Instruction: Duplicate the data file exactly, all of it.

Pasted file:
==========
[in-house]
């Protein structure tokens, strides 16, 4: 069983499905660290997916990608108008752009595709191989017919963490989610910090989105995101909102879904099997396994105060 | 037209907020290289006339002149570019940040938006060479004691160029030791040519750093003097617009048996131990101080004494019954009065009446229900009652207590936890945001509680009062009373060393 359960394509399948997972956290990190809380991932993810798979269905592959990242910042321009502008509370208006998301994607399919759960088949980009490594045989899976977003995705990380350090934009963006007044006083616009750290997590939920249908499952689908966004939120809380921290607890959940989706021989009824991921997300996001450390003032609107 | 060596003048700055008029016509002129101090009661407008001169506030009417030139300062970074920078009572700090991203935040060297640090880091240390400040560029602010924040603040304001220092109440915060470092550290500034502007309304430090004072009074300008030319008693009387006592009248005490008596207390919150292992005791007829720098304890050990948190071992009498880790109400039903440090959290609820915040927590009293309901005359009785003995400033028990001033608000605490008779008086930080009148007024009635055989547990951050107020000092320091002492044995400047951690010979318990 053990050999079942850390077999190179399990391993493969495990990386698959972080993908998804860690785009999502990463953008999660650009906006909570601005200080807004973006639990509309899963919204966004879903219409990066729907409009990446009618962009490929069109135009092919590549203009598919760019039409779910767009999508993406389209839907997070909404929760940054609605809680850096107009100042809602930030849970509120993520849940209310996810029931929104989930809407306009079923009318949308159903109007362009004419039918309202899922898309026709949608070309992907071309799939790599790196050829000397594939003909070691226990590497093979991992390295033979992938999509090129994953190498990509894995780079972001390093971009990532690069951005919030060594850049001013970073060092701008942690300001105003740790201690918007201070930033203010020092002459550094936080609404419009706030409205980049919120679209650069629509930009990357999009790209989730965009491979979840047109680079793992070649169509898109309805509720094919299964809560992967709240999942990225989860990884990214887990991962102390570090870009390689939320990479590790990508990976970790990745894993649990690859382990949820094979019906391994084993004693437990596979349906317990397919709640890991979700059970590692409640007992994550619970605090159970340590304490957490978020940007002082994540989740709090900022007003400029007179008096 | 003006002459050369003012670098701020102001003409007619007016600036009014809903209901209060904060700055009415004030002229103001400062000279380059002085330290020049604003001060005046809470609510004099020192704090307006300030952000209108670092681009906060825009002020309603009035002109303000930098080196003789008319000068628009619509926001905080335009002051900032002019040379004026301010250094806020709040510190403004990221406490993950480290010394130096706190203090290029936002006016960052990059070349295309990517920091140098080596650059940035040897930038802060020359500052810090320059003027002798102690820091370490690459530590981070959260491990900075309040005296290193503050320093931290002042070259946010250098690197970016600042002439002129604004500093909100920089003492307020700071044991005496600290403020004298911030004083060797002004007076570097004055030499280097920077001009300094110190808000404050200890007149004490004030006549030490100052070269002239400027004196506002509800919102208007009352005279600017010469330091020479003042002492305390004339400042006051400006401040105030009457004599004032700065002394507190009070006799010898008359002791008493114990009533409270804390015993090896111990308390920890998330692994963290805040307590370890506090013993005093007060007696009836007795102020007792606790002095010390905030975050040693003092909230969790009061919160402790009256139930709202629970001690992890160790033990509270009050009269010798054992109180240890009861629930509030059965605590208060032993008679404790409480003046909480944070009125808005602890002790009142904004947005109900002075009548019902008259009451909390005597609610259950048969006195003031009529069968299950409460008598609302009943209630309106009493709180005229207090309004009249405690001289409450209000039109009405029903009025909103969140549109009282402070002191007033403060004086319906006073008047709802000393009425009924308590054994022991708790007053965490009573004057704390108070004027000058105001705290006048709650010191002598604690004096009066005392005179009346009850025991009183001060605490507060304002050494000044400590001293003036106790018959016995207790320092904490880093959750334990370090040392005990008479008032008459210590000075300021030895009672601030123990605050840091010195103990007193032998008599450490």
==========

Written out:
[in-house]
């Protein structure tokens, strides 16, 4: 069983499905660290997916990608108008752009595709191989017919963490989610910090989105995101909102879904099997396994105060 | 037209907020290289006339002149570019940040938006060479004691160029030791040519750093003097617009048996131990101080004494019954009065009446229900009652207590936890945001509680009062009373060393 359960394509399948997972956290990190809380991932993810798979269905592959990242910042321009502008509370208006998301994607399919759960088949980009490594045989899976977003995705990380350090934009963006007044006083616009750290997590939920249908499952689908966004939120809380921290607890959940989706021989009824991921997300996001450390003032609107 | 060596003048700055008029016509002129101090009661407008001169506030009417030139300062970074920078009572700090991203935040060297640090880091240390400040560029602010924040603040304001220092109440915060470092550290500034502007309304430090004072009074300008030319008693009387006592009248005490008596207390919150292992005791007829720098304890050990948190071992009498880790109400039903440090959290609820915040927590009293309901005359009785003995400033028990001033608000605490008779008086930080009148007024009635055989547990951050107020000092320091002492044995400047951690010979318990 053990050999079942850390077999190179399990391993493969495990990386698959972080993908998804860690785009999502990463953008999660650009906006909570601005200080807004973006639990509309899963919204966004879903219409990066729907409009990446009618962009490929069109135009092919590549203009598919760019039409779910767009999508993406389209839907997070909404929760940054609605809680850096107009100042809602930030849970509120993520849940209310996810029931929104989930809407306009079923009318949308159903109007362009004419039918309202899922898309026709949608070309992907071309799939790599790196050829000397594939003909070691226990590497093979991992390295033979992938999509090129994953190498990509894995780079972001390093971009990532690069951005919030060594850049001013970073060092701008942690300001105003740790201690918007201070930033203010020092002459550094936080609404419009706030409205980049919120679209650069629509930009990357999009790209989730965009491979979840047109680079793992070649169509898109309805509720094919299964809560992967709240999942990225989860990884990214887990991962102390570090870009390689939320990479590790990508990976970790990745894993649990690859382990949820094979019906391994084993004693437990596979349906317990397919709640890991979700059970590692409640007992994550619970605090159970340590304490957490978020940007002082994540989740709090900022007003400029007179008096 | 003006002459050369003012670098701020102001003409007619007016600036009014809903209901209060904060700055009415004030002229103001400062000279380059002085330290020049604003001060005046809470609510004099020192704090307006300030952000209108670092681009906060825009002020309603009035002109303000930098080196003789008319000068628009619509926001905080335009002051900032002019040379004026301010250094806020709040510190403004990221406490993950480290010394130096706190203090290029936002006016960052990059070349295309990517920091140098080596650059940035040897930038802060020359500052810090320059003027002798102690820091370490690459530590981070959260491990900075309040005296290193503050320093931290002042070259946010250098690197970016600042002439002129604004500093909100920089003492307020700071044991005496600290403020004298911030004083060797002004007076570097004055030499280097920077001009300094110190808000404050200890007149004490004030006549030490100052070269002239400027004196506002509800919102208007009352005279600017010469330091020479003042002492305390004339400042006051400006401040105030009457004599004032700065002394507190009070006799010898008359002791008493114990009533409270804390015993090896111990308390920890998330692994963290805040307590370890506090013993005093007060007696009836007795102020007792606790002095010390905030975050040693003092909230969790009061919160402790009256139930709202629970001690992890160790033990509270009050009269010798054992109180240890009861629930509030059965605590208060032993008679404790409480003046909480944070009125808005602890002790009142904004947005109900002075009548019902008259009451909390005597609610259950048969006195003031009529069968299950409460008598609302009943209630309106009493709180005229207090309004009249405690001289409450209000039109009405029903009025909103969140549109009282402070002191007033403060004086319906006073008047709802000393009425009924308590054994022991708790007053965490009573004057704390108070004027000058105001705290006048709650010191002598604690004096009066005392005179009346009850025991009183001060605490507060304002050494000044400590001293003036106790018959016995207790320092904490880093959750334990370090040392005990008479008032008459210590000075300021030895009672601030123990605050840091010195103990007193032998008599450490």